The role of vitamin D receptor gene polymorphisms in the bone mineral density of Greek postmenopausal women with low calcium intake.J Nutr Biochem. 2011 Aug; 22(8):752-7.JN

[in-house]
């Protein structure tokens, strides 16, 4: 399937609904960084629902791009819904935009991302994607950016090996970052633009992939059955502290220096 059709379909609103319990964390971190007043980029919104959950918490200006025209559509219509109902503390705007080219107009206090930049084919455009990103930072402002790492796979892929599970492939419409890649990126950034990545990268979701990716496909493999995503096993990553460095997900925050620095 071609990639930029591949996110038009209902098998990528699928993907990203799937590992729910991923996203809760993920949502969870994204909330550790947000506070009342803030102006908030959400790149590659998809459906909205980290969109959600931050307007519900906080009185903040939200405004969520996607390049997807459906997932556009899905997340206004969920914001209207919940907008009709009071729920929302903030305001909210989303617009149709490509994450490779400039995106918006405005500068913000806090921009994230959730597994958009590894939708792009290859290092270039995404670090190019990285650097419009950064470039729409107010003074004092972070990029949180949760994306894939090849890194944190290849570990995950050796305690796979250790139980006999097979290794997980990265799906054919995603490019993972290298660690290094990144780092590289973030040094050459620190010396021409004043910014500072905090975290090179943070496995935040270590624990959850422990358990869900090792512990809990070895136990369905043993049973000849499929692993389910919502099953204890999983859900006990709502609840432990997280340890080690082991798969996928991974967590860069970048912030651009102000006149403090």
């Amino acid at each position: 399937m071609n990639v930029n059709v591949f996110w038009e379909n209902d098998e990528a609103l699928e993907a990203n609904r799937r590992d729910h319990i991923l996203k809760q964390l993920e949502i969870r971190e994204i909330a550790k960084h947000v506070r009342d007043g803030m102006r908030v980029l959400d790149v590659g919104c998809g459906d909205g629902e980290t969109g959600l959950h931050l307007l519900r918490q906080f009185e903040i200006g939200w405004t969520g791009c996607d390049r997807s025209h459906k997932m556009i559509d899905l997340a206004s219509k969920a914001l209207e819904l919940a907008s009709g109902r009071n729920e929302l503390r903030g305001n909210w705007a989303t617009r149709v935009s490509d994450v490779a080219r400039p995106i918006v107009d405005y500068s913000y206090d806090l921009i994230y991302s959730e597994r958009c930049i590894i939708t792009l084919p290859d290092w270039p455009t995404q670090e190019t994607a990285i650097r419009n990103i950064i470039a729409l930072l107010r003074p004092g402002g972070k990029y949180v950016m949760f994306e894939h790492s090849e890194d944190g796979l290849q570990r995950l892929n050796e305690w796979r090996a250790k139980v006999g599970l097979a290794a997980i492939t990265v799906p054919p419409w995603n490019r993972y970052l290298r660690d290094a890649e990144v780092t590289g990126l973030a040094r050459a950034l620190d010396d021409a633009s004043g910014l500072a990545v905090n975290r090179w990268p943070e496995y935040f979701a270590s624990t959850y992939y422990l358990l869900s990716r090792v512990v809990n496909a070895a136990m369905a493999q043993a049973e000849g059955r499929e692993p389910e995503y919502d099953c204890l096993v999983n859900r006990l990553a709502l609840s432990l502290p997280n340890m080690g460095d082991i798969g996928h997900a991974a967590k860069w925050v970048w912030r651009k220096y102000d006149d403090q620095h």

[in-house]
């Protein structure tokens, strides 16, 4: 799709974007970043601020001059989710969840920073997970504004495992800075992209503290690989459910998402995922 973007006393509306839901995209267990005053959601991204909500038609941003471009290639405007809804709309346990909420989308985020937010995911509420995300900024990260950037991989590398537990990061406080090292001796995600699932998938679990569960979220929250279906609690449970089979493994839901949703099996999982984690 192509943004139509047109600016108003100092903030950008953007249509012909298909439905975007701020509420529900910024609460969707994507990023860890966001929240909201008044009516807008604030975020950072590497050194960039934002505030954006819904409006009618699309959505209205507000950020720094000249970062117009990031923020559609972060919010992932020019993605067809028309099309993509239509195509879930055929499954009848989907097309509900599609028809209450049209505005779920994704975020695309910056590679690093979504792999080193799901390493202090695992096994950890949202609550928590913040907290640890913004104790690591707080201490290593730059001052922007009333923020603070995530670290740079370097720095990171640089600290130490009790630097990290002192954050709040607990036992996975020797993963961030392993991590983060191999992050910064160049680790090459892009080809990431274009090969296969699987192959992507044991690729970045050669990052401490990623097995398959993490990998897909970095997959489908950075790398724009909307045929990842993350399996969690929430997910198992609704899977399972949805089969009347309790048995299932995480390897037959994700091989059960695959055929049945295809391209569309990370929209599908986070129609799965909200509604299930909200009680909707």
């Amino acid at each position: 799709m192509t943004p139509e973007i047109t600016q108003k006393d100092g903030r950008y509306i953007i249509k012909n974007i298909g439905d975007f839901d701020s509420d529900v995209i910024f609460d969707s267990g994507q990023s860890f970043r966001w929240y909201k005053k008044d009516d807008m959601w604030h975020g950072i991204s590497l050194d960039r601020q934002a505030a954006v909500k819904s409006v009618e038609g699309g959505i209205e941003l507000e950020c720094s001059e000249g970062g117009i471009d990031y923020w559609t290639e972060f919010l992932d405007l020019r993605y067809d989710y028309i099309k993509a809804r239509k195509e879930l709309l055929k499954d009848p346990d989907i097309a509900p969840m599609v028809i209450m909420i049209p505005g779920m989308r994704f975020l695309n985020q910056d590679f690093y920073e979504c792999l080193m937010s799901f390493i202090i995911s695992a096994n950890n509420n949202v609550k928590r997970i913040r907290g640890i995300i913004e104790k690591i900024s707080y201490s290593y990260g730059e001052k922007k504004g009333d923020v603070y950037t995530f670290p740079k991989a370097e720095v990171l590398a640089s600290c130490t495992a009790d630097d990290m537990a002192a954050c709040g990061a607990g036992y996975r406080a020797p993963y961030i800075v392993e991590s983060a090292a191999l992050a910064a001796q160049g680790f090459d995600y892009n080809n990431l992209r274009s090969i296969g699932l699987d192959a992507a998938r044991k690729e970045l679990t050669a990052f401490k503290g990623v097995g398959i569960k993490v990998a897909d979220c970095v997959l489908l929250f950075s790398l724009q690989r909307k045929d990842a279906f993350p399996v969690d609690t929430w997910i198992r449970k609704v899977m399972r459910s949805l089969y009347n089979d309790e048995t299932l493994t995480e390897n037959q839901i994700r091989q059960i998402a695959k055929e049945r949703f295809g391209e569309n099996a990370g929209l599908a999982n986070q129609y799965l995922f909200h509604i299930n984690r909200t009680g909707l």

The aim of this study was to investigate the effect of common vitamin D receptor (VDR) gene polymorphisms on the bone mineral density (BMD) of Greek postmenopausal women. Healthy postmenopausal women (n=578) were recruited for the study. The BMD of the lumbar spine and hip was measured using dual-energy X-ray absorptiometry with the Lunar DPX-MD device. Assessment of dietary calcium intake was performed with multiple 24-h recalls. Genotyping was performed for the BsmI, TaqI and Cdx-2 polymorphisms of the VDR gene. The selected polymorphisms were not associated with BMD, osteoporosis or osteoporotic fractures. Stratification by calcium intake revealed that in the low calcium intake group (<680 mg/day), all polymorphisms were associated with the BMD of the lumbar spine (P<.05). After adjustment for potential covariates, BsmI and TaqI polymorphisms were associated with the presence of osteoporosis (P<.05), while the presence of the minor A allele of Cdx-2 polymorphism was associated with a lower spine BMD (P=.025). In the higher calcium intake group (>680 mg/day), no significant differences were observed within the genotypes for all polymorphisms. The VDR gene is shown to affect BMD in women with low calcium intake, while its effect is masked in women with higher calcium intake. This result underlines the significance of adequate calcium intake in postmenopausal women, given that it exerts a positive effect on BMD even in the presence of negative genetic predisposition.